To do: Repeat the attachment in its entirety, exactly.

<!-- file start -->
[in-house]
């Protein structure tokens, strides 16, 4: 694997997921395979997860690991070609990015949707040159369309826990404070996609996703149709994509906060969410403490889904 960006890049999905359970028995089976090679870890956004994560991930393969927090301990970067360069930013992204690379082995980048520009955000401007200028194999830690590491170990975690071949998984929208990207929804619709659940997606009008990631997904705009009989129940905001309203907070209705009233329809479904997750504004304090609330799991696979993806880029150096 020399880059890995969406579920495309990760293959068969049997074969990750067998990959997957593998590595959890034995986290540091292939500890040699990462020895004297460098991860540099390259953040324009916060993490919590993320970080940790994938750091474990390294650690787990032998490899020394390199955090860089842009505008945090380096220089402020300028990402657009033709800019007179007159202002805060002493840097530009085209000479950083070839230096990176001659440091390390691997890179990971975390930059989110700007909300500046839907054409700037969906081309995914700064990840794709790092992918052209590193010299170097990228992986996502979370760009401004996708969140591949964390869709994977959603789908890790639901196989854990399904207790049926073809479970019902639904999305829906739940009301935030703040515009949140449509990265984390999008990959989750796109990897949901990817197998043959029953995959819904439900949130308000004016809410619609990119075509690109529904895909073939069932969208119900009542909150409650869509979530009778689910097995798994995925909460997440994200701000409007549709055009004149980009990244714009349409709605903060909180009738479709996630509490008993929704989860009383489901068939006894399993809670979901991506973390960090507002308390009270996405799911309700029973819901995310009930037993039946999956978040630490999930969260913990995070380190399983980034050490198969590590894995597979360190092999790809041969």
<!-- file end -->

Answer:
[in-house]
């Protein structure tokens, strides 16, 4: 694997997921395979997860690991070609990015949707040159369309826990404070996609996703149709994509906060969410403490889904 960006890049999905359970028995089976090679870890956004994560991930393969927090301990970067360069930013992204690379082995980048520009955000401007200028194999830690590491170990975690071949998984929208990207929804619709659940997606009008990631997904705009009989129940905001309203907070209705009233329809479904997750504004304090609330799991696979993806880029150096 020399880059890995969406579920495309990760293959068969049997074969990750067998990959997957593998590595959890034995986290540091292939500890040699990462020895004297460098991860540099390259953040324009916060993490919590993320970080940790994938750091474990390294650690787990032998490899020394390199955090860089842009505008945090380096220089402020300028990402657009033709800019007179007159202002805060002493840097530009085209000479950083070839230096990176001659440091390390691997890179990971975390930059989110700007909300500046839907054409700037969906081309995914700064990840794709790092992918052209590193010299170097990228992986996502979370760009401004996708969140591949964390869709994977959603789908890790639901196989854990399904207790049926073809479970019902639904999305829906739940009301935030703040515009949140449509990265984390999008990959989750796109990897949901990817197998043959029953995959819904439900949130308000004016809410619609990119075509690109529904895909073939069932969208119900009542909150409650869509979530009778689910097995798994995925909460997440994200701000409007549709055009004149980009990244714009349409709605903060909180009738479709996630509490008993929704989860009383489901068939006894399993809670979901991506973390960090507002308390009270996405799911309700029973819901995310009930037993039946999956978040630490999930969260913990995070380190399983980034050490198969590590894995597979360190092999790809041969």